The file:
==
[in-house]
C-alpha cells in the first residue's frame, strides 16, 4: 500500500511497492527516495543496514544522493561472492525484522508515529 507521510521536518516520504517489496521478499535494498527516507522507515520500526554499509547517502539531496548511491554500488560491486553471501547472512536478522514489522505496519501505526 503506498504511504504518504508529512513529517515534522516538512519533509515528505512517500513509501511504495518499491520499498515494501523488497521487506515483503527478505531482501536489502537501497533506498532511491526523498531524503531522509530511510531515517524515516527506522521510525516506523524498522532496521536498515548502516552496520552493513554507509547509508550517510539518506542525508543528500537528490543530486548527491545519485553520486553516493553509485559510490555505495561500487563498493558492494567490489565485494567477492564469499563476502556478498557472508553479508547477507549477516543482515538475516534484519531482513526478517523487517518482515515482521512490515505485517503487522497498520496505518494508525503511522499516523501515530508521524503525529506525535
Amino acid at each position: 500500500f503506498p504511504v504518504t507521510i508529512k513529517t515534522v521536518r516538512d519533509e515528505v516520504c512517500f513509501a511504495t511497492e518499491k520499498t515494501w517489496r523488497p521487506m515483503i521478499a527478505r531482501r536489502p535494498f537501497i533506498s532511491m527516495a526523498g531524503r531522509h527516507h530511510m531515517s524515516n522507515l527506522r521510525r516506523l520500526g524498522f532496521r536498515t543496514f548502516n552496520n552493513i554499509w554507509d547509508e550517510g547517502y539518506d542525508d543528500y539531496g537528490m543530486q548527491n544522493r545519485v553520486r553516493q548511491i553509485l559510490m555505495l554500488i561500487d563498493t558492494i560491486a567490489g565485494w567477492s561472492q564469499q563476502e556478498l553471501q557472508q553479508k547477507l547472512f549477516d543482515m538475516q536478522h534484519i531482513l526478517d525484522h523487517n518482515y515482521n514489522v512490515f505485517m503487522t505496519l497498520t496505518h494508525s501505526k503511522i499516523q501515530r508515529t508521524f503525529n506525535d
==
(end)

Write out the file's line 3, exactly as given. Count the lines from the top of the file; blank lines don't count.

Amino acid at each position: 500500500f503506498p504511504v504518504t507521510i508529512k513529517t515534522v521536518r516538512d519533509e515528505v516520504c512517500f513509501a511504495t511497492e518499491k520499498t515494501w517489496r523488497p521487506m515483503i521478499a527478505r531482501r536489502p535494498f537501497i533506498s532511491m527516495a526523498g531524503r531522509h527516507h530511510m531515517s524515516n522507515l527506522r521510525r516506523l520500526g524498522f532496521r536498515t543496514f548502516n552496520n552493513i554499509w554507509d547509508e550517510g547517502y539518506d542525508d543528500y539531496g537528490m543530486q548527491n544522493r545519485v553520486r553516493q548511491i553509485l559510490m555505495l554500488i561500487d563498493t558492494i560491486a567490489g565485494w567477492s561472492q564469499q563476502e556478498l553471501q557472508q553479508k547477507l547472512f549477516d543482515m538475516q536478522h534484519i531482513l526478517d525484522h523487517n518482515y515482521n514489522v512490515f505485517m503487522t505496519l497498520t496505518h494508525s501505526k503511522i499516523q501515530r508515529t508521524f503525529n506525535d